Englewood Steps into Action for Quality Schools
Concerned by recent Chicago Public School proposals to turnaround Amos Alonzo Stagg Elementary and close Simon Guggenheim Elementary School, Englewood parents, community leaders and residents are gathering to implement an action plan geared to increase the educational achievement of students attending area schools.
The plan, led by Englewood Community Action Council (CAC), will include an educational vision for a cradle-to-college or career pipeline.
According to CAC co-chair Asiaha Butler, the plan will be carried out despite the proposed actions outlined by the district.
“Englewood is a poverty-stricken community with the worst educational option,” said Butler. “Proposed school action will always hit our area because of a number of things, including a lack of structural leadership, the politics of the city, resident involvement and the collaboration of resources.”
Stagg Elementary School, which has been on probation for five consecutive years, is one out of the 10 schools slated for turnaround by Chicago Public Schools, while Simon Guggenheim Elementary School is proposed to close.
Guggenheim has been on probation for five consecutive years and has been listed as the lowest performing school in the state, according to CPS data. Furthermore, data shows Guggenheim students performed 22 percentage points lower on the ISAT than the average composite of all other elementary schools in its area.
“We’re not surprised that they would propose a closing for [Guggenheim],” said Butler. “There has been some problems with turnaround in terms of the teachers, as well as structural issues with the building.”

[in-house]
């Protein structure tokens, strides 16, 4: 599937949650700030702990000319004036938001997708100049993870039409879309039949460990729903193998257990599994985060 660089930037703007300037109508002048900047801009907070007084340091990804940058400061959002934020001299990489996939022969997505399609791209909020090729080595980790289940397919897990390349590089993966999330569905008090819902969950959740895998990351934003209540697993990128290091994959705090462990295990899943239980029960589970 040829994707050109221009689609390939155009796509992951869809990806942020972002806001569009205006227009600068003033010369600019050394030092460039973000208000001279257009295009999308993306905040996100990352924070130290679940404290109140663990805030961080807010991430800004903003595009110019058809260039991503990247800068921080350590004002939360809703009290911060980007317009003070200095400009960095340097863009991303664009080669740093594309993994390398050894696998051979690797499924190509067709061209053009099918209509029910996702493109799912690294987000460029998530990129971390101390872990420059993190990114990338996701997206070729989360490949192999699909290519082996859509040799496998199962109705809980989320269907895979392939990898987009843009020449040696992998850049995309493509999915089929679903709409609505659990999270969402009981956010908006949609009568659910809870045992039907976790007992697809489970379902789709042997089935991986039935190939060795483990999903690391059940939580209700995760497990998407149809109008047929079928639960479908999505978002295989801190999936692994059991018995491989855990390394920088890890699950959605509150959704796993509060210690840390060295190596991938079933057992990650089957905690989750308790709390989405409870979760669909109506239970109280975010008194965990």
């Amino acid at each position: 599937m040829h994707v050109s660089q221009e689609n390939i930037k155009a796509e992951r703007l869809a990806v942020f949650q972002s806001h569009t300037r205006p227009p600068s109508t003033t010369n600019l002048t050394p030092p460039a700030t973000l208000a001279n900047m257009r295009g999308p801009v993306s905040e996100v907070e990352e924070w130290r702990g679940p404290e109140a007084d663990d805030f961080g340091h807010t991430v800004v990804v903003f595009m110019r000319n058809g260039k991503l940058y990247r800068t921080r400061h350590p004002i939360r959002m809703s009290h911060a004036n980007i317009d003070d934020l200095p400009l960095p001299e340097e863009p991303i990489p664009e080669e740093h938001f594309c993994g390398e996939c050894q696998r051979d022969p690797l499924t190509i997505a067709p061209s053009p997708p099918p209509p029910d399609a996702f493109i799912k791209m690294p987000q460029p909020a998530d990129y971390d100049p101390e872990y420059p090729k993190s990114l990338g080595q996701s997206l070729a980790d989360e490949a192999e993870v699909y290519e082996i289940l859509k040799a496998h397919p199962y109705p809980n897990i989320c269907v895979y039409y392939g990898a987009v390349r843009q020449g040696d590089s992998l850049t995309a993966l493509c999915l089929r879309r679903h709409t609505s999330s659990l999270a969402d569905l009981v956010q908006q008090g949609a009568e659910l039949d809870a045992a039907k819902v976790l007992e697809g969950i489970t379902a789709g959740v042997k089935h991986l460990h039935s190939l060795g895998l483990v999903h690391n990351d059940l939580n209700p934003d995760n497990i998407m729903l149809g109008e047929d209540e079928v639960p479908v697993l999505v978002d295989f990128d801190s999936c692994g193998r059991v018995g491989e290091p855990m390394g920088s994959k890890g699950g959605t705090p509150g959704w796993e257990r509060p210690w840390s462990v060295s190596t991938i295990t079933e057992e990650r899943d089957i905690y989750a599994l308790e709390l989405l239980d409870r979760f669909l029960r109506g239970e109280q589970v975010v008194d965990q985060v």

Although Butler and other community residents were not surprised with the closing of Guggenheim, they were taken aback by the turnaround proposal for Stagg.
“We were pretty shocked just because we’ve been hearing some great progress within the school,” explained Butler.
The school’s progress has been minimal. Despite a 5.1 percent increase in the amount of students meeting or exceeding state standards, Stagg remains a Level 3, low-performing school, earning a 28.6 percent of the available points on the Performance Policy in the 2010-2011 school year.
The decision to close and turnaround these schools in Englewood have served as an incentive for residents and parents to work toward improving the quality of education their students are receiving.
CAC has decided to implement an action plan, organizing workshops to empower parents, students and teachers. Plans are also in the works for a town hall meeting where parents of the Englewood community can discuss how these planned actions will affect them.
“We know that in the future this will happen again,” said Butler regarding school turnarounds and closings in Englewood. “We’re moving some things along and bringing as many people to the table to help educate, engage and of course, empower these families who are affected in Englewood.”
Regardless of whether Stagg becomes a turnaround school or Guggenheim closes, Butler hopes the action plan will help the community become more focused around the schools in the area, not only improving the education of the students but the neighborhood as well.